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“We support freedom of the press…”, says US on Indian ban on BBC series on PM

US State Department spokesman Ned Price made it clear in a regular briefing on Wednesday that the US supports free press around the world and it is extremely important to mark democratic principles such as freedom of expression.

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Responding to a question from the media, Ned Price said, “We support the importance of a free press around the world… We recognize the importance of democratic principles such as freedom of expression, freedom of religion or belief as human rights.” Will continue to do so, so that our democracies can continue to grow stronger… This is an issue that we emphasize in our relationships around the world… This is certainly an issue that we have raised in India as well …”

Earlier, during a press briefing on Monday local time, Ned Price had said that there are many elements that strengthen America’s global strategic partnership with India, including political, economic ties as well as extraordinary people-to-people relations. Deep relationships are involved.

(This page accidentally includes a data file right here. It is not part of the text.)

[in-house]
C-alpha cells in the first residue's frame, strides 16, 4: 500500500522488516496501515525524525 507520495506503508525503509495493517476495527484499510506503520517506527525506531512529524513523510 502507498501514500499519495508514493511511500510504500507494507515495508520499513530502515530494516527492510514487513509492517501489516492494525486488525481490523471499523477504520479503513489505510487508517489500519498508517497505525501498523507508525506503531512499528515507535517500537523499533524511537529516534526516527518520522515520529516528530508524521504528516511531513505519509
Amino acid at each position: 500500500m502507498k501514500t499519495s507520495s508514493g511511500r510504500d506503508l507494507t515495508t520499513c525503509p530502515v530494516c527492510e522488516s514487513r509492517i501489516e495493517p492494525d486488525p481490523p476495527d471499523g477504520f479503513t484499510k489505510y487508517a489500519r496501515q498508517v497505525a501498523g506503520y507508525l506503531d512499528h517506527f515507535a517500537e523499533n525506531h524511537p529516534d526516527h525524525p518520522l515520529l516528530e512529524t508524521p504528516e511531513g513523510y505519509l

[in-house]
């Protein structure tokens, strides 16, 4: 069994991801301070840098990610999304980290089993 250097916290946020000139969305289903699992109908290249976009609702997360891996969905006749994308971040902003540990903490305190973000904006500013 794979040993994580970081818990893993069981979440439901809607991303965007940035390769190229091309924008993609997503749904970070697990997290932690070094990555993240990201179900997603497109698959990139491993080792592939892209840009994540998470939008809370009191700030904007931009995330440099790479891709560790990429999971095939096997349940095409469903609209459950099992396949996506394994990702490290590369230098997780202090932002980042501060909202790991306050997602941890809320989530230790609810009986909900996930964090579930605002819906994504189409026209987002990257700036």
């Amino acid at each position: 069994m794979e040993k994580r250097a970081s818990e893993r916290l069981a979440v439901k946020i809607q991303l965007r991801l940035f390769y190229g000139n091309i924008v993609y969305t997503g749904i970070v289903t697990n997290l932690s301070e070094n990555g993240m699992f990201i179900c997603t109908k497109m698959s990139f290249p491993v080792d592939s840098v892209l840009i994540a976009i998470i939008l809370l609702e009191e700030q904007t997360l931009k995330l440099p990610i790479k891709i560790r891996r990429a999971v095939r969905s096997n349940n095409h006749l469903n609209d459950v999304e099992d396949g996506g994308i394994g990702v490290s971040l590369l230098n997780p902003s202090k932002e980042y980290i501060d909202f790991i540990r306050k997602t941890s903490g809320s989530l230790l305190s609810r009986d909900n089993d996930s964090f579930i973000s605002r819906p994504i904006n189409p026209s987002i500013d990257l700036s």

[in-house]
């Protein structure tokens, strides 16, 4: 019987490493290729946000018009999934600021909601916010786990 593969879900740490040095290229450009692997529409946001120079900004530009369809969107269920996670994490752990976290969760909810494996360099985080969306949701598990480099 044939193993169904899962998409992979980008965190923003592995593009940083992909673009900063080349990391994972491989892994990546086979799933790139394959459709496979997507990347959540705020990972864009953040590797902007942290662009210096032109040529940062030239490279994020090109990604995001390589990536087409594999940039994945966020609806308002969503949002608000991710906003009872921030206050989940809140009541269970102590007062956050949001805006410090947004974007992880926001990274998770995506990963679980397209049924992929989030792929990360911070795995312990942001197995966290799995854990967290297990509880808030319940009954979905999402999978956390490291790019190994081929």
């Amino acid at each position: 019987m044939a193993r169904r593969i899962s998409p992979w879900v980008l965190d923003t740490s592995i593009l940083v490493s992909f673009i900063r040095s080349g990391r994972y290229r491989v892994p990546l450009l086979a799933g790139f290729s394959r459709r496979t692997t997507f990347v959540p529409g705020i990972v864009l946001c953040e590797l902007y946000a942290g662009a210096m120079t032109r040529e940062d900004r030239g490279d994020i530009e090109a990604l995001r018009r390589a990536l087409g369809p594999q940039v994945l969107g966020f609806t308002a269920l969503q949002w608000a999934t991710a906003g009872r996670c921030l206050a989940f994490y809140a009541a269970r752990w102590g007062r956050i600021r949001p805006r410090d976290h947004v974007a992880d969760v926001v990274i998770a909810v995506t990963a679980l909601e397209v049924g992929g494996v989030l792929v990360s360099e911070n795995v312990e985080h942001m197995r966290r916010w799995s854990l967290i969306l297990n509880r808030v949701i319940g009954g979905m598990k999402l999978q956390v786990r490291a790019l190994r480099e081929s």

On Monday, Ned Price said, “I don’t know about the BBC documentary you are referring to, however, I am well aware of the shared values ​​that make America and India two prosperous and create a vibrant democracy… Whenever we have any concerns about what is happening in India, we have always raised our voices whenever we have had the opportunity…”

Just last week, United Kingdom Prime Minister Rishi Sunak also distanced himself from a BBC documentary defending Prime Minister Narendra Modi, saying he did not agree with the characterization of his Indian counterpart. Rishi Sunak made this comment when Pakistani-origin MP Imran Hussain spoke in the British Parliament regarding the controversial documentary.

The BBC aired a two-part series attacking Prime Minister Narendra Modi’s tenure as Chief Minister of Gujarat during the 2002 Gujarat riots. There was widespread outrage over this documentary, and it was removed from select platforms.

The Indian Ministry of External Affairs (MEA), while reacting to the BBC series, claimed that it was completely biased.

Addressing a weekly press conference in New Delhi, Ministry of External Affairs spokesperson Arindam Bagchi had said, “We think this is propaganda material… There is no objectivity in it… It is biased… Note that it is being published in India.” has not been displayed in … We do not want to say more on this, lest it acquires too much dignity…”

He also questioned the entire ‘basic purpose of the exercise and the hidden agenda behind it’.

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